But a fourth candidate, Warren, is just short of the 15 percent mark, so this year’s caucuses could produce a historic result: Since the start of the modern primary era there’s never been a major-party contest in Iowa where more than three candidates won at least 15 percent of the vote statewide. Moreover, since 1992, when the Democratic Party implemented some of the rules that continue to define its nomination races, there has not been a single Democratic primary or caucus in any state or territory in which more than three candidates have won at least 15 percent of the vote statewide. Although Warren has fallen slightly below the 15 percent mark, she also just got an endorsement from the Des Moines Register, which might help her reverse her polling slide in the state. So if Sanders, Biden, Buttigieg and Warren all go on to finish above 15 percent, it would be a first.

However, the Democrats’ caucus rules could make it tough for four candidates to clear that 15 percent bar. In each precinct, candidates must clear a “viability” threshold, typically 15 percent of the votes at the caucus site, in order to advance. If they aren’t able to clear that bar, their backers are asked to “realign” themselves to candidates who do.



Could Sanders Sweep Iowa and New Hampshire?

So you could imagine a situation where a candidate polling around 15 percent in Iowa (Buttigieg, Warren) doesn’t actually earn 15 percent of the vote statewide next Monday because they fall short of the viability threshold at a number of caucus sites, causing their supporters to move to other candidates and their overall numbers to fall. Yet despite that hurdle, it’s still plausible that Biden, Buttigieg, Sanders and Warren all have enough second-choice support to end up above 15 percent statewide — a New York Times Upshot/Siena College poll of Iowa released on Saturday found that all four candidates surpassed 15 percent when respondents had to choose among just that quartet of candidates. Remember, though, that there are many more candidates in the race. And some of them, especially someone like Sen. Amy Klobuchar, who’s polling at just shy of 9 percent in Iowa, could throw an interesting curveball in the realignment process.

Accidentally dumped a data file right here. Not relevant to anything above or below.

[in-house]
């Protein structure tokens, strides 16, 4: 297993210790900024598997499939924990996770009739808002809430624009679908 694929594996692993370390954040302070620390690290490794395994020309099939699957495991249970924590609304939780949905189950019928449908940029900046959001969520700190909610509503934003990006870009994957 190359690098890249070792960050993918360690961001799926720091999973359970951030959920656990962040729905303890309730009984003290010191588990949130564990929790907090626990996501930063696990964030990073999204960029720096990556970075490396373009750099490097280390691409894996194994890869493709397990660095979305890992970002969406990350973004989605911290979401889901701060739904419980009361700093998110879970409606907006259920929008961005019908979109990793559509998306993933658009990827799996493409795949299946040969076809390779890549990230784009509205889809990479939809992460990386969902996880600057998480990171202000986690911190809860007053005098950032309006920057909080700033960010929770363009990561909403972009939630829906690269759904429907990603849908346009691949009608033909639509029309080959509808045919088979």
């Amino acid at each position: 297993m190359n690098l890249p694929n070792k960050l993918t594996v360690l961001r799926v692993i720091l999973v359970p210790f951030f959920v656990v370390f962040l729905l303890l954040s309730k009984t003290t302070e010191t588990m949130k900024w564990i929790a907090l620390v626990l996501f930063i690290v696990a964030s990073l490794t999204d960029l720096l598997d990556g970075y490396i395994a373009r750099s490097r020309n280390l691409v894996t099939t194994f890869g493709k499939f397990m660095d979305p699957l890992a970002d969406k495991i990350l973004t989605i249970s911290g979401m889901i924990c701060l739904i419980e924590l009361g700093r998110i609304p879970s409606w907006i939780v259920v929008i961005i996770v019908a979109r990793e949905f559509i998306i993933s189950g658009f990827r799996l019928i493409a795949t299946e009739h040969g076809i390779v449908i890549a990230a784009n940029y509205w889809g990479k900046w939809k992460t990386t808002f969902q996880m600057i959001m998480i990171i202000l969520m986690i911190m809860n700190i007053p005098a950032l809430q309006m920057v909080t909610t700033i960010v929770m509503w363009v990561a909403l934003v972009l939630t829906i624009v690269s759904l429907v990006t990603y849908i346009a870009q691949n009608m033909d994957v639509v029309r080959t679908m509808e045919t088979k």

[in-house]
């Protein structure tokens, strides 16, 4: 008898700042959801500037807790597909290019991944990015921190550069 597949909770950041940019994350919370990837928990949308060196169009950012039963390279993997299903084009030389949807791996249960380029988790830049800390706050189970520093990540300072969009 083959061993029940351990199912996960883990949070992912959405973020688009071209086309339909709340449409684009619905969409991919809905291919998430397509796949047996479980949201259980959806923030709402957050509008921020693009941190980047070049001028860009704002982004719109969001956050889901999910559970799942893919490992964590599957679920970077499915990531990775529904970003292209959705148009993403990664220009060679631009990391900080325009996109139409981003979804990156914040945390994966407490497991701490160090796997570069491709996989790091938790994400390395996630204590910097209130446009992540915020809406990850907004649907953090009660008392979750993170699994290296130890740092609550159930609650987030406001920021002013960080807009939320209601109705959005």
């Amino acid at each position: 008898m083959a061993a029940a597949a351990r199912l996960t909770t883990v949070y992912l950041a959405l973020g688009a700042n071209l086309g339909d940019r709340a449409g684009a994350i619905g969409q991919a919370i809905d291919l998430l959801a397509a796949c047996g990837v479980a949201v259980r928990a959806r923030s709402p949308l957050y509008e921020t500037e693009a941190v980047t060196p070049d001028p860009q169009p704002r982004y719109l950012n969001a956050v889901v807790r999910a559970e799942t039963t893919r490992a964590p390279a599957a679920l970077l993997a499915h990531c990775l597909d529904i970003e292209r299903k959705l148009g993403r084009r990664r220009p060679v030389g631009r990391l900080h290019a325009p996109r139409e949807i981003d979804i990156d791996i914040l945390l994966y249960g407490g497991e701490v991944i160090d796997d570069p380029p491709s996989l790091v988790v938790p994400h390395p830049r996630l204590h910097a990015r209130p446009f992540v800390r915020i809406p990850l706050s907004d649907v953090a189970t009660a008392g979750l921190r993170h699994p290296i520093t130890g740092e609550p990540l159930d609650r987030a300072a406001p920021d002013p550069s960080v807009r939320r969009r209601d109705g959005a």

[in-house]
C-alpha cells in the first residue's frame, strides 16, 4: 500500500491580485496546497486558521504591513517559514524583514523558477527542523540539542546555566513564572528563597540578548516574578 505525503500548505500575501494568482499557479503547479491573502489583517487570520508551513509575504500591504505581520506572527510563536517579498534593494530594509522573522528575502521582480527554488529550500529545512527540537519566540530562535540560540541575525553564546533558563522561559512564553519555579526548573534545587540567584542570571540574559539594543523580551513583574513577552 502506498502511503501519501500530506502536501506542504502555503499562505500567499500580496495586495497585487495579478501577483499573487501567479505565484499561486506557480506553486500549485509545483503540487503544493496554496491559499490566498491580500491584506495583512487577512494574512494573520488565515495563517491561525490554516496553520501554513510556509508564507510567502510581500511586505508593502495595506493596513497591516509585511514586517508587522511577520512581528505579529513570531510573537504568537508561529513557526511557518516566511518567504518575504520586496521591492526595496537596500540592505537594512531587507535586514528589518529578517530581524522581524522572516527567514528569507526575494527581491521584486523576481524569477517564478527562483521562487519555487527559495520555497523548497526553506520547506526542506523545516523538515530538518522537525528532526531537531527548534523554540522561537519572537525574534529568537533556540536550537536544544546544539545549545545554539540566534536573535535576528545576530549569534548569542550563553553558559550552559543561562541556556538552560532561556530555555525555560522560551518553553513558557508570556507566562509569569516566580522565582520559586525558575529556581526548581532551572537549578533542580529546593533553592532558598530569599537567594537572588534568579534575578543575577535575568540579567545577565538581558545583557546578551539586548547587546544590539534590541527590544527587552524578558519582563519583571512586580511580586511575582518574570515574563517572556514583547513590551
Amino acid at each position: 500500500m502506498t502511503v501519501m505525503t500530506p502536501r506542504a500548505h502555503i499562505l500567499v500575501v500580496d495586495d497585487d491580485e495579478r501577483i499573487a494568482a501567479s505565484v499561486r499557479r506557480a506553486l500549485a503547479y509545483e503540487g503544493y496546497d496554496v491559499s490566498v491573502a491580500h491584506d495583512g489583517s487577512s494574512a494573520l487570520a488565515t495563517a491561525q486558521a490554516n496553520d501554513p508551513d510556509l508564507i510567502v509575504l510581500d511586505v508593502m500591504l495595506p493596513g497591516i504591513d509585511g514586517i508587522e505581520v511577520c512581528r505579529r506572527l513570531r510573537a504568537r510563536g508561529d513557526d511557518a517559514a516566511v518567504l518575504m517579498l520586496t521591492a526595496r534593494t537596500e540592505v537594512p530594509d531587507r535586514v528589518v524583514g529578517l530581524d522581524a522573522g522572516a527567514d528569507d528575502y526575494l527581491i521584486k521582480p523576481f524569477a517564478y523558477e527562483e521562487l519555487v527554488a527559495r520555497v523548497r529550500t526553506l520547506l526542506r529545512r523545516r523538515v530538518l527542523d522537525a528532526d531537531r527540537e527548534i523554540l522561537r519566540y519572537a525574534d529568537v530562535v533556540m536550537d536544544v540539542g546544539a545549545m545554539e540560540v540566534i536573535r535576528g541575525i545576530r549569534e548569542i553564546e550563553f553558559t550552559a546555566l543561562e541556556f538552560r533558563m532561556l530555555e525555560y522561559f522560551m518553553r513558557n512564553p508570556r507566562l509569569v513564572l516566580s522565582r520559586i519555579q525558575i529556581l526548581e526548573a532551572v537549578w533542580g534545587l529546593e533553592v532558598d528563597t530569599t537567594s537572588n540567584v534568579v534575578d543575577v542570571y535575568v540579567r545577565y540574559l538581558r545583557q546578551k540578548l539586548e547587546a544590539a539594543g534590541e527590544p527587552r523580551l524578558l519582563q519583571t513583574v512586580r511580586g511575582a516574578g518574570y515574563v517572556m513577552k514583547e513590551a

Of course, Klobuchar (or another candidate) could also surge here in the last week, throwing a real wrench in our analysis. This kind of surprise, last-minute surge has actually happened before. In 2012, former Sen. Rick Santorum averaged only 7 percent in the polls a week before the Republican caucuses — granted, he had been steadily ticking upward in the preceding month — yet he not only surpassed 15 percent statewide, he won Iowa by a handful of votes.

Another challenge in our analysis is that some older election cycles just don’t have that much data to work with. For example, there were only two polls from the 1996 GOP race that were conducted between one and five weeks before the caucuses. And we don’t have a polling average for the 1992 Democratic race because there weren’t enough polls available, although the 1992 caucuses were also kind of unusual because they weren’t considered competitive — Iowa Sen. Tom Harkin had a massive home-field advantage (he won in a landslide).

But despite those caveats, the data we do have suggests that this year’s caucuses may be the most competitive and crowded Iowa has ever had. There are more candidates polling within 10 points of the leading contender than in any race since 1980 and a record-tying number of candidates polling above 15 percent, with another just below that mark. Whether one candidate will get a late boom or bust remains to be seen, but with a week to go, no candidate is close to being a clear favorite. That makes for an exciting and potentially unpredictable finish, so get ready for the final sprint.



Which Democratic candidate had the biggest surge in popularity?

Geoffrey Skelley is an elections analyst at FiveThirtyEight.

Comments